Wall Street Foxes Are Guarding The Henhouse
No bankers by training were involved in drafting the banking legislation put forward by the Bush administration.
In fact, the legislation was prepared by people with decades of training in industries competitive to banking.
This has had a major effect on the shape of the proposals.
The foxes are guarding the henhouse.
Consider the players. The Federal Reserve is headed by Alan Greenspan, a man with long-standing ties to Wall Street. He has worked for Bear, Stearns & Co. and once headed an economic consulting operation that served institutional investors.
Then there is Nicholas Brady, the former investment banker from Dillon Read & Co. who now heads the Treasury Department. One of his chief lieutenants, David Mulford, received all his private-sector training at Merrill Lynch & Co.
More Wall Street Alumni
Over at the Office of the Comptroller of the Currency is Robert Clarke, whose keen interest in investments was reported this year in the Washington Post and investigated by the Senate.
At the Federal Deposit Insurance Corp. is Harrison Young, who is entrusted with determining who should be allowed to buy troubled banks. Mr. Young's background is similar to that of Mr. Brady - Wall Street investment banking, most recently at Dean Witter Reynolds.
With the possible exception of Rep. Doug Barnard, D-Ga., no ex-bankers are prominent on the congressional committees writing banking legislation.
Moreover, when banking regulators leave their posts they seem to gravitate to Wall Street.
Jill Considine left the top bank regulatory post in New York State to accept a high post at the "nonbank bank" owned by American Express Co. Charles Dallara left the Treasury Department conduct nonbanking activities within J.P. Morgan & Co. And former Fed Chairman Paul Volcker now works for an investment firm.
The men and women regulating banking are, therefore, philosophically tied to Wall Street. They have spent their entire private-sector careers figuring out how to take business away from the banks.
Given this perspective, some of the decisions being made by these people are perhaps understandable:
* Mr. Brady and Mr. Mulfrod at the Treasury conceived the administration's Latin American debt-reduction program - perhaps the most destructive act ever taken against bank capital by any U.S. financial policy-makers.
* Treasury's decision-makers introduced legislation this year that would dilute forever the controls over banking enacted by a very different Congress almost 60 years ago.
* Mr. Young of the FDIC reportedly wrote the study that persuaded former Chairman L. William Seidman to award Bank of New England to an investment firm - Kohlberg Kravis Roberts & Co. in a joint bid with Fleet/Norstar Financial Group - despite a superior bid from BankAmerica Corp. This was clearly a monumental change in American banking policy.
* The comptroller's people have rewritten the rules for auditing banks in ways that make the oversight of these institutions far more stringent than that of nonbank competitors.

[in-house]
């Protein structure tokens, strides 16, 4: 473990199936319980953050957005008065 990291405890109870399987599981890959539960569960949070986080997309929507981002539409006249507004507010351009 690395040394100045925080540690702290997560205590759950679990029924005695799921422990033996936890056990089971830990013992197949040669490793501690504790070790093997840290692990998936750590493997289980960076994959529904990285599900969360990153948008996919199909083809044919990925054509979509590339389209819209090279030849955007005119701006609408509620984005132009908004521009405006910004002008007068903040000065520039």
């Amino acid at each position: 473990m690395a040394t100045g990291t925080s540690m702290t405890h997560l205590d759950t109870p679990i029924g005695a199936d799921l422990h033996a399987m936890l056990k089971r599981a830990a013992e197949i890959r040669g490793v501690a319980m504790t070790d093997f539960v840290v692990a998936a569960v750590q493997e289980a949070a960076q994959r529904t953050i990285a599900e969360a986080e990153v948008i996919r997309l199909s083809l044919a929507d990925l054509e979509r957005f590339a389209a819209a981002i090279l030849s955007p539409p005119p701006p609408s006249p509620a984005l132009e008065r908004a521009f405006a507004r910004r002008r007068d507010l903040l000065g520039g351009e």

Are Banks Up to Snuff?
The speeches and testimonies of these officials show that they sincerely believe that today's banks cannot meet tomorrow's needs. They want companies with advanced technology, ties to the international money markets, and industrial leanings to be involved in banking.
Not surprisingly, the solutions offered would dramatically advance the cause of Wall Street in its attempt to garner an even larger share of banking business.
A recurring theme in the speeches of the policymakers is that banks will be smaller and safer when the new legal framework is in place.
These men are constructing an environment in which banks as we understand them would have a much smaller role.
Meanwhile in the henhouse, the hens continue to lay eggs. Bankers still pour money into the political environment through political action committees and personal contributions.
But the beneficiaries pay them no heed - and place competitors in positions of dominance.
Strangely, the most prominent ex-banker in the establishment, John LaWare of the Federal Reserve Board, publicly argues that banks should lend more money and take more risks.
He does so despite public knowledge that such a policy did nothing to aid Shawmut National Corp., the ailing New England institution he once chaired.
Clearly, bankers have forgotten the lesson of the Tower of Babel. Unlike the Wall Street veterans, they have no unified program or strategy.
Ex-Wall Streeters Brady and Greenspan, who supervise the banks, say the elaborate safety net that was constructed to aid depositors and the banking system is not working and costs the taxpayer too much.
The problem, of course, is that the Wall Street soothsayers who tell bankers what to do are dead wrong.
The financial system established in the 1930s, based on the concepts of "checks and balances" and "separation of powers," resulted in the elimination of sustained economic downturns in the United States.
Nevertheless, officials who at some point will return to Wall Street are asking Congress to tear down this system - supposedly because it no longer works.
No one is stopping to note that the breakdown began when the government decided to let nonbank companies violate the rules of the 1930s.
PHOTO : Peggy Turbett/American Banker